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Truly romantic: the world-famous ruins

Heidelberg Palace

Gemälde des Hortus Palatinus von Schloss Heidelberg, unbekannter Meister um 1600; Foto: Staatliche Schlösser und Gärten Baden-Württemberg, Andrea Rachele
An Italian garden in Heidelberg

The Hortus Palatinus

In the 17th century, Heidelberg Palace was famous for its unusual palace garden: the Hortus Palatinus. This "Palatine garden" set itself apart because of its terraced design, ornate beds and water features.

Copper engraving of Heidelberg Palace and garden, estimated 17th century. Image: Staatliche Schlösser und Gärten Baden-Württemberg, Andrea Rachele

Copper engraving of the gardens around the palace.

Spectacular gardens

A genius garden architect and engineer: France's Salomon de Caus (1576–1626). He was commissioned by Prince-Elector Friedrich V, who had the spectacular garden complex built on the terraces southeast of the palace between 1616 and 1619. Portions of the steep hillside needed to be blasted to make room for the various high-lying garden sections. Ingenious staircases surround the entire complex.

Ornate ornamental beds and fanciful grottoes

The individual garden sections were designed in a variety of ways following the style of Italian Renaissance gardens. Ornamental beds, labyrinths, pergolas and exotic plants drew the promenading court society. Fanciful grottoes and pavilions invited strollers to linger. To this day, the locations of the former labyrinth, the orange garden and the rotating flower beds can be identified, though their splendor is gone forever.

Ausschnitt aus dem Gemälde von Schloss Heidelberg mit dem Hortus Palatinus, Jacques Fouquières, Öl auf Leinwand, 1620; Foto: Landesmedienzentrum Baden-Württemberg, Lutz Hecker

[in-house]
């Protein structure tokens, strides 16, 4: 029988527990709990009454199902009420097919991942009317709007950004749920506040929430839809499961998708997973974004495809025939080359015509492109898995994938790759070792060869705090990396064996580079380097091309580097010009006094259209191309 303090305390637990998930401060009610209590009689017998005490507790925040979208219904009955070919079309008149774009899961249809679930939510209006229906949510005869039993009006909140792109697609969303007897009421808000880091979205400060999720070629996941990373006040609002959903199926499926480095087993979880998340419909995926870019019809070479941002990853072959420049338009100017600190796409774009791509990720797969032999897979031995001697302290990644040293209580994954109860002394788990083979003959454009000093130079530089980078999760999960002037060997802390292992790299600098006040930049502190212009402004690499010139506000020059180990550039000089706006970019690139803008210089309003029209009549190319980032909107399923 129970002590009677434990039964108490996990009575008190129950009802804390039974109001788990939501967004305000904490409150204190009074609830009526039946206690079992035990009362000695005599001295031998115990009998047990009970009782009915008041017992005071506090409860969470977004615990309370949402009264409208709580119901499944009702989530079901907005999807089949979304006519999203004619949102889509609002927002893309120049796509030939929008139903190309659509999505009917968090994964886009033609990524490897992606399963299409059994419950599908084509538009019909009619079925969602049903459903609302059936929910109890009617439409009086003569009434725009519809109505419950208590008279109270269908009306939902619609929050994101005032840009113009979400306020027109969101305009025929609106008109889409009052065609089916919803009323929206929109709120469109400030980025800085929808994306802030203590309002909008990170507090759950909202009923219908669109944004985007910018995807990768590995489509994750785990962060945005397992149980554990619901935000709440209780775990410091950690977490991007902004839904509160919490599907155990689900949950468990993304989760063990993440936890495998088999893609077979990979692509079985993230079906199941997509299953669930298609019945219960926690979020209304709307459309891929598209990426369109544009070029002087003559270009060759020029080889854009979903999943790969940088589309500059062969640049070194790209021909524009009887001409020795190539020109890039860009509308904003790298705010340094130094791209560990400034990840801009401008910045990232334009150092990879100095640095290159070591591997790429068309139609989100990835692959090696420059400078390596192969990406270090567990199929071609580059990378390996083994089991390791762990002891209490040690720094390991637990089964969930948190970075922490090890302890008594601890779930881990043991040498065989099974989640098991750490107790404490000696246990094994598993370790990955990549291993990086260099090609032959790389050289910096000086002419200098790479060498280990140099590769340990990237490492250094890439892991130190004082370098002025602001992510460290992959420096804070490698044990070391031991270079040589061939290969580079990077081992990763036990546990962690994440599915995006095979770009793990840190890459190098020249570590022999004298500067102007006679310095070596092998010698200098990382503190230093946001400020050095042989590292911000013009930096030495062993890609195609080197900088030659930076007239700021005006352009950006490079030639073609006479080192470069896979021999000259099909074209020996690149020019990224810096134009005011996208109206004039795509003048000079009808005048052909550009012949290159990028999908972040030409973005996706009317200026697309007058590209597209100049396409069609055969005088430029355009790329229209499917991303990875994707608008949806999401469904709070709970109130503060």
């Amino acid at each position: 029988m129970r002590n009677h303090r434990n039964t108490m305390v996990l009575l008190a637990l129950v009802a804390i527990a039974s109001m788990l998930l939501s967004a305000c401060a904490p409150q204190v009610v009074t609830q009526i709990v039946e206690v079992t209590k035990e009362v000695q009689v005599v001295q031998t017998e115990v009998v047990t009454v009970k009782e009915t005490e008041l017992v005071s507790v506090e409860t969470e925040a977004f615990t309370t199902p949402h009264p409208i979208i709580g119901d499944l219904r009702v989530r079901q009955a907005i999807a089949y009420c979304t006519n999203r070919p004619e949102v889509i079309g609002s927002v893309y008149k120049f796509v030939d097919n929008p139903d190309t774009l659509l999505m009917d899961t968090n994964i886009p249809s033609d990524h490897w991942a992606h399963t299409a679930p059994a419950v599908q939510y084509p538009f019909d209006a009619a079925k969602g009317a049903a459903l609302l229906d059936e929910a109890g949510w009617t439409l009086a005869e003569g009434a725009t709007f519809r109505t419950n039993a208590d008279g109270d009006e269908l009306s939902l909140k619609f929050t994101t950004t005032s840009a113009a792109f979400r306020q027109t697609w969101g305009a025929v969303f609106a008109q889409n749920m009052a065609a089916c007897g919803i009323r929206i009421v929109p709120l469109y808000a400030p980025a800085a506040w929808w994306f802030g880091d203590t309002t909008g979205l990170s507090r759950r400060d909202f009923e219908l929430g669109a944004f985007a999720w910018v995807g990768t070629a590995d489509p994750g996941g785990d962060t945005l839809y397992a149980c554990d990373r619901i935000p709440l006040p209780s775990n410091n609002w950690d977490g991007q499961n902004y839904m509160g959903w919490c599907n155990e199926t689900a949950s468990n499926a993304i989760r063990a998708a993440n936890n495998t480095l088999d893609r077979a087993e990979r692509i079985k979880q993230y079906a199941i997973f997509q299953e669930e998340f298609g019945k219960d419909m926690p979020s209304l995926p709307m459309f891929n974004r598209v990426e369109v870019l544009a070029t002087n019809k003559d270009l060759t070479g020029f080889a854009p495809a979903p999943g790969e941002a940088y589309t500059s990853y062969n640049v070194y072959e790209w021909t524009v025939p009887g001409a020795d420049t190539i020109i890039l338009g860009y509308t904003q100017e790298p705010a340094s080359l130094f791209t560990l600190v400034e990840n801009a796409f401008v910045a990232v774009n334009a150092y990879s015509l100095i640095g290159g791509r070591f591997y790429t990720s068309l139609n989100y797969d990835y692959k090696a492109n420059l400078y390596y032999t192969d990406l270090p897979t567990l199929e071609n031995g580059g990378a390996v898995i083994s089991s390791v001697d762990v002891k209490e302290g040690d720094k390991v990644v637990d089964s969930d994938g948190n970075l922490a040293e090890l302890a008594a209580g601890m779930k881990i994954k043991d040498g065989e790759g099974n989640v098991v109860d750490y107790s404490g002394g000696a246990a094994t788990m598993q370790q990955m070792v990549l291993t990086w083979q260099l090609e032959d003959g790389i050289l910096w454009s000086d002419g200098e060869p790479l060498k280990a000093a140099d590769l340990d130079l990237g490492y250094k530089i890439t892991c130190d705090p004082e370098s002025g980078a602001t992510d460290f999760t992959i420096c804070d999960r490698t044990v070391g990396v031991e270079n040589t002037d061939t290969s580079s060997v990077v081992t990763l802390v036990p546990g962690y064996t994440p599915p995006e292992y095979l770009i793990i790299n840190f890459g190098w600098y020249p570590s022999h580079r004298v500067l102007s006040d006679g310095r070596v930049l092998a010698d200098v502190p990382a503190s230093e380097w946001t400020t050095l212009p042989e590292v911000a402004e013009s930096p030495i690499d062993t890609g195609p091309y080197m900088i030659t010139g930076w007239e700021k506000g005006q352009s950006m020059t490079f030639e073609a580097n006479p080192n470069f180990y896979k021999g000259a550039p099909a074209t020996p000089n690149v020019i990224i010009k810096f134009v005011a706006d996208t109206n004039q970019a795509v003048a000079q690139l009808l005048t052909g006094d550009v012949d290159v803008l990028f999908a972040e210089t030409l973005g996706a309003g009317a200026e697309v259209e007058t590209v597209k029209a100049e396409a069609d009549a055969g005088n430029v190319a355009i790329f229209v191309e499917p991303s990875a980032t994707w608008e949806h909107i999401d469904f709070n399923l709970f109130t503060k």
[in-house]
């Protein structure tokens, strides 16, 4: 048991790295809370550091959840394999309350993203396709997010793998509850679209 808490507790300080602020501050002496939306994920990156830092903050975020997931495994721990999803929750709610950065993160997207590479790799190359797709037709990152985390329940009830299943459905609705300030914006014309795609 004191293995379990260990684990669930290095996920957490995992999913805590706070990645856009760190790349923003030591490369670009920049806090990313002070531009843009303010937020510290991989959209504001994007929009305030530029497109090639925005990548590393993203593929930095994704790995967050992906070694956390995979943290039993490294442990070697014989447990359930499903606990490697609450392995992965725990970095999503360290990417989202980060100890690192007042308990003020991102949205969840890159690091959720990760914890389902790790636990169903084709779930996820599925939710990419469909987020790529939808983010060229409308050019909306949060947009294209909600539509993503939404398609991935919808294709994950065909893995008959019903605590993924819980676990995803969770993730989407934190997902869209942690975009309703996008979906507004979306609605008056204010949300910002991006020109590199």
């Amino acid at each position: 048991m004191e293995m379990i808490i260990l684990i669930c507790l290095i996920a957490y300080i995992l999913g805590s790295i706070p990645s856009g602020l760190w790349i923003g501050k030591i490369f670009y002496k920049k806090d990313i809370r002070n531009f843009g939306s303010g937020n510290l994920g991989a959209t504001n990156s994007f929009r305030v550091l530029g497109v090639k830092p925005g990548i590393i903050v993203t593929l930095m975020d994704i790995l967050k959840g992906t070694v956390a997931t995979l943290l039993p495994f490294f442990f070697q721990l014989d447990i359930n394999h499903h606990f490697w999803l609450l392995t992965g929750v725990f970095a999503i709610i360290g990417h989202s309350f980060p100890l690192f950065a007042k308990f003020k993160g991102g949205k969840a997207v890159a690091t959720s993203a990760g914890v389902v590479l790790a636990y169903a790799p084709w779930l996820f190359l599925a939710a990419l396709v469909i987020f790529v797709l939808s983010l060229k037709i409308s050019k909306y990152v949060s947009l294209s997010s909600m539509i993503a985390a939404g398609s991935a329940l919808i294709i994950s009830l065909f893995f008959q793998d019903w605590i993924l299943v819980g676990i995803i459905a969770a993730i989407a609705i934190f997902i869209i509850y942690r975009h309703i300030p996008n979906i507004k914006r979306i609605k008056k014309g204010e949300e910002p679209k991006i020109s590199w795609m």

Knot beds and labyrinths were part of the Hortus Palatinus.

Fountain with "Father Rhine" in the garden at Heidelberg Palace. Image: Staatliche Schlösser und Gärten Baden-Württemberg, Ursula Wetzel

Fountain with "Father Rhine."

Praised as the "eighth wonder of the world"

The royal household and the prince-elector's guests were especially fascinated by the ingenious water features. In addition to fountains and other features, "magical machines" were also on display. Hydro- and solar energy set figures in motion, as if moved by an invisible hand. It is not surprising that Friedrich's garden art was praised by contemporaries as the "eighth wonder of the world."

Design by Salomon de Caus for fountain figures. Image: Medienzentrum Heidelberg

Salomon de Caus' garden designs have been preserved.

An uncompleted synthesis of art

After Friedrich V was elected King of Bohemia and had left the Electoral Palatinate, work on the Hortus Palatinus ceased. In the 18th century, some of the lavish ornamental sculptures were moved to the palaces in Mannheim and Schwetzingen. The garden grounds served primarily as a vegetable garden. The engravings created by Salomon de Caus give a sense of the planned artistic synthesis; a constant temptation to dream about reconstructing the garden.

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